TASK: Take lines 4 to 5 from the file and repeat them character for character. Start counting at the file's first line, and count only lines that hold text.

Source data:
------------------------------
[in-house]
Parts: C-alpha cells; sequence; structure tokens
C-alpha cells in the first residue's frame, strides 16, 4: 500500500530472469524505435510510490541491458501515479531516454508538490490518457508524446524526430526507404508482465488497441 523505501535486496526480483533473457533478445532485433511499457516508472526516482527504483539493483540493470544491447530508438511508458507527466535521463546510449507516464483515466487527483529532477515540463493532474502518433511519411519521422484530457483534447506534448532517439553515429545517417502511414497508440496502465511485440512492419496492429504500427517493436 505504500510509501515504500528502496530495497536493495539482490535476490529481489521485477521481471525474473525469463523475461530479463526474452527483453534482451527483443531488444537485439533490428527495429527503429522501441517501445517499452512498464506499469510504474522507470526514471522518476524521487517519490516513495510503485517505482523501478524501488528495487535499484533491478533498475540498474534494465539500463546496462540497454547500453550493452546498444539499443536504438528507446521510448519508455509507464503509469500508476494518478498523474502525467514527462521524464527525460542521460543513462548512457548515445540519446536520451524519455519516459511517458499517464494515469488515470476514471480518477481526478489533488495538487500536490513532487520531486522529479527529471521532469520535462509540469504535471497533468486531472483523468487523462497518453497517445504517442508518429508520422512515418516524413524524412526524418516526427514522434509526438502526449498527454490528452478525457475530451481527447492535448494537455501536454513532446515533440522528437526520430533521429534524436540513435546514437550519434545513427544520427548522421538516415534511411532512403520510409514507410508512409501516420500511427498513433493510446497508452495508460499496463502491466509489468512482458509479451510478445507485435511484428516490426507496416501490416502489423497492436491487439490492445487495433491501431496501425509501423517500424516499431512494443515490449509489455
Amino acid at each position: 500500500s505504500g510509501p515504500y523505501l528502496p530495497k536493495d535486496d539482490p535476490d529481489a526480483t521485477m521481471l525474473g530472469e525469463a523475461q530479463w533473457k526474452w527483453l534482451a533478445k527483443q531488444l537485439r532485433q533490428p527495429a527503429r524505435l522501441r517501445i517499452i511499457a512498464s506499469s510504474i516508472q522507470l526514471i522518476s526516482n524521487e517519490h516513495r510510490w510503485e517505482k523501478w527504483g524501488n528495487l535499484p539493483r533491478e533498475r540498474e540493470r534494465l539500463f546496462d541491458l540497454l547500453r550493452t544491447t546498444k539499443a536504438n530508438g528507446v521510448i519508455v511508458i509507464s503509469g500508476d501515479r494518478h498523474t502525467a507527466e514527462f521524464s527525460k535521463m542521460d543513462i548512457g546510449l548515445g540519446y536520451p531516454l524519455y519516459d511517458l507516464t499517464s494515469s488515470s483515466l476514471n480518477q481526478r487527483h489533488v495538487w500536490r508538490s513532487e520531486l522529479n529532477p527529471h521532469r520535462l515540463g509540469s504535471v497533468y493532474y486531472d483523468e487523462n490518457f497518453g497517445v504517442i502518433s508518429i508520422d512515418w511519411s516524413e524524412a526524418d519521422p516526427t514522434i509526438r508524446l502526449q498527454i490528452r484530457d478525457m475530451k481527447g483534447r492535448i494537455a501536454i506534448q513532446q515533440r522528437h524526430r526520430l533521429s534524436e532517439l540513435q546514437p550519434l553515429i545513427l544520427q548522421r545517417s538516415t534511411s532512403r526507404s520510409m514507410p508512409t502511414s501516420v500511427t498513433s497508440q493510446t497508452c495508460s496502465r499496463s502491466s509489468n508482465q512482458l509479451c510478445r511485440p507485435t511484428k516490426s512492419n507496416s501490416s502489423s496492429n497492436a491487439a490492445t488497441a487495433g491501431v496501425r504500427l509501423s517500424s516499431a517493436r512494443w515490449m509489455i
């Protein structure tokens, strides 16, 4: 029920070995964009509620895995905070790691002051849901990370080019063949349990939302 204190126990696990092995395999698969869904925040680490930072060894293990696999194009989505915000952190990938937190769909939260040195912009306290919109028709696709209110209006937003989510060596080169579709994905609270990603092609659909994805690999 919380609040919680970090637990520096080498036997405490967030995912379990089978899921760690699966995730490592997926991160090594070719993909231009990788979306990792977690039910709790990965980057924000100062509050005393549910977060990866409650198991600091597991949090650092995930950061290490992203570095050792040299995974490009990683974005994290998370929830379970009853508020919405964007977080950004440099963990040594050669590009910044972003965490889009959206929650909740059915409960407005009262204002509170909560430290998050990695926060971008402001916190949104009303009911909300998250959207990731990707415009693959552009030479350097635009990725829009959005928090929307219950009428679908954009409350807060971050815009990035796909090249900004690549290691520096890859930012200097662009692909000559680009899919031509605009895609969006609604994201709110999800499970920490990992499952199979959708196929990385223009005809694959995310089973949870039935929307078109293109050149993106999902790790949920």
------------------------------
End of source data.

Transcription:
Amino acid at each position: 500500500s505504500g510509501p515504500y523505501l528502496p530495497k536493495d535486496d539482490p535476490d529481489a526480483t521485477m521481471l525474473g530472469e525469463a523475461q530479463w533473457k526474452w527483453l534482451a533478445k527483443q531488444l537485439r532485433q533490428p527495429a527503429r524505435l522501441r517501445i517499452i511499457a512498464s506499469s510504474i516508472q522507470l526514471i522518476s526516482n524521487e517519490h516513495r510510490w510503485e517505482k523501478w527504483g524501488n528495487l535499484p539493483r533491478e533498475r540498474e540493470r534494465l539500463f546496462d541491458l540497454l547500453r550493452t544491447t546498444k539499443a536504438n530508438g528507446v521510448i519508455v511508458i509507464s503509469g500508476d501515479r494518478h498523474t502525467a507527466e514527462f521524464s527525460k535521463m542521460d543513462i548512457g546510449l548515445g540519446y536520451p531516454l524519455y519516459d511517458l507516464t499517464s494515469s488515470s483515466l476514471n480518477q481526478r487527483h489533488v495538487w500536490r508538490s513532487e520531486l522529479n529532477p527529471h521532469r520535462l515540463g509540469s504535471v497533468y493532474y486531472d483523468e487523462n490518457f497518453g497517445v504517442i502518433s508518429i508520422d512515418w511519411s516524413e524524412a526524418d519521422p516526427t514522434i509526438r508524446l502526449q498527454i490528452r484530457d478525457m475530451k481527447g483534447r492535448i494537455a501536454i506534448q513532446q515533440r522528437h524526430r526520430l533521429s534524436e532517439l540513435q546514437p550519434l553515429i545513427l544520427q548522421r545517417s538516415t534511411s532512403r526507404s520510409m514507410p508512409t502511414s501516420v500511427t498513433s497508440q493510446t497508452c495508460s496502465r499496463s502491466s509489468n508482465q512482458l509479451c510478445r511485440p507485435t511484428k516490426s512492419n507496416s501490416s502489423s496492429n497492436a491487439a490492445t488497441a487495433g491501431v496501425r504500427l509501423s517500424s516499431a517493436r512494443w515490449m509489455i
């Protein structure tokens, strides 16, 4: 029920070995964009509620895995905070790691002051849901990370080019063949349990939302 204190126990696990092995395999698969869904925040680490930072060894293990696999194009989505915000952190990938937190769909939260040195912009306290919109028709696709209110209006937003989510060596080169579709994905609270990603092609659909994805690999 919380609040919680970090637990520096080498036997405490967030995912379990089978899921760690699966995730490592997926991160090594070719993909231009990788979306990792977690039910709790990965980057924000100062509050005393549910977060990866409650198991600091597991949090650092995930950061290490992203570095050792040299995974490009990683974005994290998370929830379970009853508020919405964007977080950004440099963990040594050669590009910044972003965490889009959206929650909740059915409960407005009262204002509170909560430290998050990695926060971008402001916190949104009303009911909300998250959207990731990707415009693959552009030479350097635009990725829009959005928090929307219950009428679908954009409350807060971050815009990035796909090249900004690549290691520096890859930012200097662009692909000559680009899919031509605009895609969006609604994201709110999800499970920490990992499952199979959708196929990385223009005809694959995310089973949870039935929307078109293109050149993106999902790790949920």